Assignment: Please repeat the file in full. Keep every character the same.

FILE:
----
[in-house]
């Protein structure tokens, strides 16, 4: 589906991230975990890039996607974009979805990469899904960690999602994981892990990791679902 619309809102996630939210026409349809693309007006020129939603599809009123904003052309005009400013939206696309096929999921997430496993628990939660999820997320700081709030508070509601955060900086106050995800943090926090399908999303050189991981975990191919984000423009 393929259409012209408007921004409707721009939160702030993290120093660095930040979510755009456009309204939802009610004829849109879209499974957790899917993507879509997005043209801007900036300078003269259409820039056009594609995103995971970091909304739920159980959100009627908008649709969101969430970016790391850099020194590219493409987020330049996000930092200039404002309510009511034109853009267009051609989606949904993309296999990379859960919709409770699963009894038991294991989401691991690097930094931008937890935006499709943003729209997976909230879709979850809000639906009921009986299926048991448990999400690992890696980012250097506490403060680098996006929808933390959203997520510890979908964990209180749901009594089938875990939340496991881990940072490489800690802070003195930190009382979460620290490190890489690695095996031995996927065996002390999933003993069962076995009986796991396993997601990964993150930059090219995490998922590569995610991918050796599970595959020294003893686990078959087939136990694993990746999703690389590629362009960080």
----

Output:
[in-house]
């Protein structure tokens, strides 16, 4: 589906991230975990890039996607974009979805990469899904960690999602994981892990990791679902 619309809102996630939210026409349809693309007006020129939603599809009123904003052309005009400013939206696309096929999921997430496993628990939660999820997320700081709030508070509601955060900086106050995800943090926090399908999303050189991981975990191919984000423009 393929259409012209408007921004409707721009939160702030993290120093660095930040979510755009456009309204939802009610004829849109879209499974957790899917993507879509997005043209801007900036300078003269259409820039056009594609995103995971970091909304739920159980959100009627908008649709969101969430970016790391850099020194590219493409987020330049996000930092200039404002309510009511034109853009267009051609989606949904993309296999990379859960919709409770699963009894038991294991989401691991690097930094931008937890935006499709943003729209997976909230879709979850809000639906009921009986299926048991448990999400690992890696980012250097506490403060680098996006929808933390959203997520510890979908964990209180749901009594089938875990939340496991881990940072490489800690802070003195930190009382979460620290490190890489690695095996031995996927065996002390999933003993069962076995009986796991396993997601990964993150930059090219995490998922590569995610991918050796599970595959020294003893686990078959087939136990694993990746999703690389590629362009960080």